Humans “do” poorly in isolation, on our own we are weak and fragile. Mutual support enables us to exceed our normal capacities. It is not strange that war stories and indeed much other fiction often revolves around tales of deep companionship. Marriage offers such mutual support and commitment that is not attenuated (at least in intent and ideal) by time and distance (as most sibling relationships are) nor dependent on some exterior goal (as most “fellowships” are) but thrives on difference and demands to be unconditional.

“Unconditional positive regard” may be an ideal of therapy, though surely few therapists manage more than a pretense, and it is indeed probably an impossible ideal. Yet of all human relationships marriage comes closest to offering us this benefit, and thus the way in which our husband or wife “loves, honours and cherishes” us despite being well aware of our weaknesses and failings comes as close as is humanly possible (along with the parent child relationship?) to mirroring our relationship to God. Truely, marriage is a spiritual phenomenon. And the answer to the question: Why marry? is that we want to give and receive this level of commitment.4


  1. I write “perceived” because as will become apparent at least in formal and legal terms the difference may not be enforceable! []
  2. A reminder that commitment is not unique to marriage. []
  3. So produced by a marriage relationship. []
  4. BTW in Hebrew this voluntary yet unbreakable  “commitment” is called hesed. A word with only poor glosses in English. []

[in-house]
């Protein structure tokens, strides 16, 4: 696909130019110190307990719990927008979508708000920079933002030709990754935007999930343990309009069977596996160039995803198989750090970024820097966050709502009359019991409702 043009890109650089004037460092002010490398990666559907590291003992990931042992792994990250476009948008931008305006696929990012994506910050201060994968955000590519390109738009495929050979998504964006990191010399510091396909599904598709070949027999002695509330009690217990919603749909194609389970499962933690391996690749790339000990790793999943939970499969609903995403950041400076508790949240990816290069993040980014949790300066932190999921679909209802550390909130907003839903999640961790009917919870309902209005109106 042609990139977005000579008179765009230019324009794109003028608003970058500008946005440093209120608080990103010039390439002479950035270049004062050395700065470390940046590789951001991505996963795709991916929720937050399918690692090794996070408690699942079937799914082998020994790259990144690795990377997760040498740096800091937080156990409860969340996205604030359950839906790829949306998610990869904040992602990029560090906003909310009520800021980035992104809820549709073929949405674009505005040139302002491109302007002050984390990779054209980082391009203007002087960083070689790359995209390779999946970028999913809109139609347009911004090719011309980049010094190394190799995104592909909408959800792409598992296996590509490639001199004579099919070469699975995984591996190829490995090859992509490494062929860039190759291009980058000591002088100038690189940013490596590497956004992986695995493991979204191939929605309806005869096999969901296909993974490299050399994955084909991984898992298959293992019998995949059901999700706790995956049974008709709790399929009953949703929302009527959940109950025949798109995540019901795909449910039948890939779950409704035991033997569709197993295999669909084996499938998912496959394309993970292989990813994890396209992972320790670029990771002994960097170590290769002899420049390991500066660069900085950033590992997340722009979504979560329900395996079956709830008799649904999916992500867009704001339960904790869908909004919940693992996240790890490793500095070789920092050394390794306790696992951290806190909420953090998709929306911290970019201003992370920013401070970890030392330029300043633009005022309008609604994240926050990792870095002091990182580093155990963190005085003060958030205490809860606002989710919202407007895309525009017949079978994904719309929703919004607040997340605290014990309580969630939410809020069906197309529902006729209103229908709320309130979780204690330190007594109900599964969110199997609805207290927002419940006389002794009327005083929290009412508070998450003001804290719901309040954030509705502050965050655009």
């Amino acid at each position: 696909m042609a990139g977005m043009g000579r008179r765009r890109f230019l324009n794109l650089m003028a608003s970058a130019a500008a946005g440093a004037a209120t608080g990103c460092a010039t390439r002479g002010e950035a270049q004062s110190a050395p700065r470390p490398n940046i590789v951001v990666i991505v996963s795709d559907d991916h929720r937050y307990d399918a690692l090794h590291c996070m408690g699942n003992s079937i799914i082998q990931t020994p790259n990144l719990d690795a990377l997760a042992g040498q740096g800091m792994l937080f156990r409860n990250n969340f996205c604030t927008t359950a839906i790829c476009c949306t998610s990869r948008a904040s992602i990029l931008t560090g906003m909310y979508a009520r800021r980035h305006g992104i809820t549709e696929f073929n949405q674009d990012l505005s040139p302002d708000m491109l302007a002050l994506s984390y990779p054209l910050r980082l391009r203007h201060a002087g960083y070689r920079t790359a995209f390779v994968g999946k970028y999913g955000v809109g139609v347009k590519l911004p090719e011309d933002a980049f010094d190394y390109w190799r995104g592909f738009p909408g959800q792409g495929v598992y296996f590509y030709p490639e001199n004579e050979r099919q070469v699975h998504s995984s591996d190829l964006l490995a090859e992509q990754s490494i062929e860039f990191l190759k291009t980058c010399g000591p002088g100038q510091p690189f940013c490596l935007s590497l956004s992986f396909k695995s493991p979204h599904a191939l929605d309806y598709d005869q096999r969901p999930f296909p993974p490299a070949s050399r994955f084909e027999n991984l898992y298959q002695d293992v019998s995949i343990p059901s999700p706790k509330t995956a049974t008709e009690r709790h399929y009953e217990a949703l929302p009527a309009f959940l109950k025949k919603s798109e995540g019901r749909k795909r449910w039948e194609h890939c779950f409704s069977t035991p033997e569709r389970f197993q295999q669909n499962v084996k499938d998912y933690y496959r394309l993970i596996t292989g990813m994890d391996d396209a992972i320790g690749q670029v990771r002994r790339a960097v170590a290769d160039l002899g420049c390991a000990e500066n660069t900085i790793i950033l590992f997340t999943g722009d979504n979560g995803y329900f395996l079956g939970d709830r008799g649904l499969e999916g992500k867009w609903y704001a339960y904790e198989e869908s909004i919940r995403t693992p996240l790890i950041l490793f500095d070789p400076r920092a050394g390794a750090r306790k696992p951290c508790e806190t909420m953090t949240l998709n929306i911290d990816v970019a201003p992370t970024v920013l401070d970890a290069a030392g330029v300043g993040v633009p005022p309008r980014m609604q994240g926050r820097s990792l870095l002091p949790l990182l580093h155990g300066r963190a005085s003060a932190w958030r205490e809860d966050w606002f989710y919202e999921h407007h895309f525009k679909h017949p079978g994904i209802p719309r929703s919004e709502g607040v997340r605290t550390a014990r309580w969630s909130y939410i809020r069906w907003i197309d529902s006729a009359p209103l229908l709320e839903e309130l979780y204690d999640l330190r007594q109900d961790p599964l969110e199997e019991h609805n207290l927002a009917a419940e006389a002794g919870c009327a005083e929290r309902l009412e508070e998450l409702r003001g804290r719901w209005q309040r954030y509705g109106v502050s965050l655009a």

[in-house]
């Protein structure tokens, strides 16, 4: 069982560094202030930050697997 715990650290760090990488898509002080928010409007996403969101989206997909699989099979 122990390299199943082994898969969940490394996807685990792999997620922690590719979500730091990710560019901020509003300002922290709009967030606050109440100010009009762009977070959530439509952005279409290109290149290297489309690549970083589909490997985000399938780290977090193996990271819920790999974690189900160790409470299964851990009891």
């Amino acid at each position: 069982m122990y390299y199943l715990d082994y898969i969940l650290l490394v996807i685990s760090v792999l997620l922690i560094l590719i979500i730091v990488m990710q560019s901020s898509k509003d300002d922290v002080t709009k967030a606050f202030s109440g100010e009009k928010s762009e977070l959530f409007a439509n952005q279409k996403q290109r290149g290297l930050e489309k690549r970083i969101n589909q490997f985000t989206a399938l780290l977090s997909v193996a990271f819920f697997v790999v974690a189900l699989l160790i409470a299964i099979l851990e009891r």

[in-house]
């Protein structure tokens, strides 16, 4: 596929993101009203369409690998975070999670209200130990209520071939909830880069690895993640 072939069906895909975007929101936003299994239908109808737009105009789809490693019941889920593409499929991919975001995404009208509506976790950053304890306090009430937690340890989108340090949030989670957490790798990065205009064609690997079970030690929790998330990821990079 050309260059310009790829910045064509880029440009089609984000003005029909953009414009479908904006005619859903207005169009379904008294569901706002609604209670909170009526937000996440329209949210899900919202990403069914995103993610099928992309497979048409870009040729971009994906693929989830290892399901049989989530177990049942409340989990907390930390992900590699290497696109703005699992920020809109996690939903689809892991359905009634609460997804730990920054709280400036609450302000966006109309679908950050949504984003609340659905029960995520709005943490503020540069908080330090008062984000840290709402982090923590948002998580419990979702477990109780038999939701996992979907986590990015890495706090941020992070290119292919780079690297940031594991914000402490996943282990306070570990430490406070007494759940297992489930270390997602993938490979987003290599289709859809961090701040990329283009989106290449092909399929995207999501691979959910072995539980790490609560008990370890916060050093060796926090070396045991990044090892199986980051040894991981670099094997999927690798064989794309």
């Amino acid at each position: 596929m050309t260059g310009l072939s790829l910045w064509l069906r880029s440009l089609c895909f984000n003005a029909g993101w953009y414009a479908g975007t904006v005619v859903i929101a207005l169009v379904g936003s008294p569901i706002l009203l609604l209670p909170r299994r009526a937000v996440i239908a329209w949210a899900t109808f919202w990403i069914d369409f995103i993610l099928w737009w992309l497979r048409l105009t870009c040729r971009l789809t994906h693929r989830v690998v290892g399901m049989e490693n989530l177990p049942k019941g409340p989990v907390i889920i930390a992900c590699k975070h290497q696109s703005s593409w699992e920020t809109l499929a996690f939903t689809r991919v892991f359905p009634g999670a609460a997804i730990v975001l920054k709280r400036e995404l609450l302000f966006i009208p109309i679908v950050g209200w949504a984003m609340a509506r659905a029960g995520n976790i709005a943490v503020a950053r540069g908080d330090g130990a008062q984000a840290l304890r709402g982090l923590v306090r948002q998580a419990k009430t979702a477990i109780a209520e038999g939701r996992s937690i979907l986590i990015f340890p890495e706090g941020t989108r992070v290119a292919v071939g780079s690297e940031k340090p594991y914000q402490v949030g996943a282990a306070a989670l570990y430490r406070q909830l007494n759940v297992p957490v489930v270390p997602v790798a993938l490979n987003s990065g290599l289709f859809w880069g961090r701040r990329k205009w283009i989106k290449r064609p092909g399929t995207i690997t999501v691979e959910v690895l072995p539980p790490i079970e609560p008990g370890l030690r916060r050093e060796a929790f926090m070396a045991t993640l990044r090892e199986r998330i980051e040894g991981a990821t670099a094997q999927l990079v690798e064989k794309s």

Ruth 3: an indecent proposal?

Charles Halton in his post: Free Download: An Indecent Proposal: The Theological Core of the Book of Ruth offers a prepublication version of his fine article from the Scandinavian Journal of the Old Testament, “An Indecent Proposal: The Theological Core of the Book of Ruth.”

This is an excellent article, straightforward and clearly argued, and I think convincing. Now, when I have time to read it more carefully, and to revise my Ruth Notes I’ll have to decide how far to accommodate my reading to his. At present I think they are close enough that the rewrite will be small ;) and beneficial :)

Review copies

If you would like a review copy of the print version of my new book:

Tim Bulkeley, Not Only a Father: Talk of God as Mother in the Bible & Christian Tradition (Signs) Auckland: Archer Press, 2011 ISBN: 978-1468091373

Please contact me, please say both where you expect to publish the review (blogs are quite acceptable though a full review rather than a short note would be good) and when you are expect to write it. There are no conditions and you should be as critical as you normally would.

Biblical sense and sensibility

Open Bible has a fascinating on post Applying Sentiment Analysis to the Bible.

Sentiment analysis involves algorithmically determining if a piece of text is positive (“I like cheese”) or negative (“I hate cheese”). Think of it as Kurt Vonnegut’s story shapes backed by quantitative data.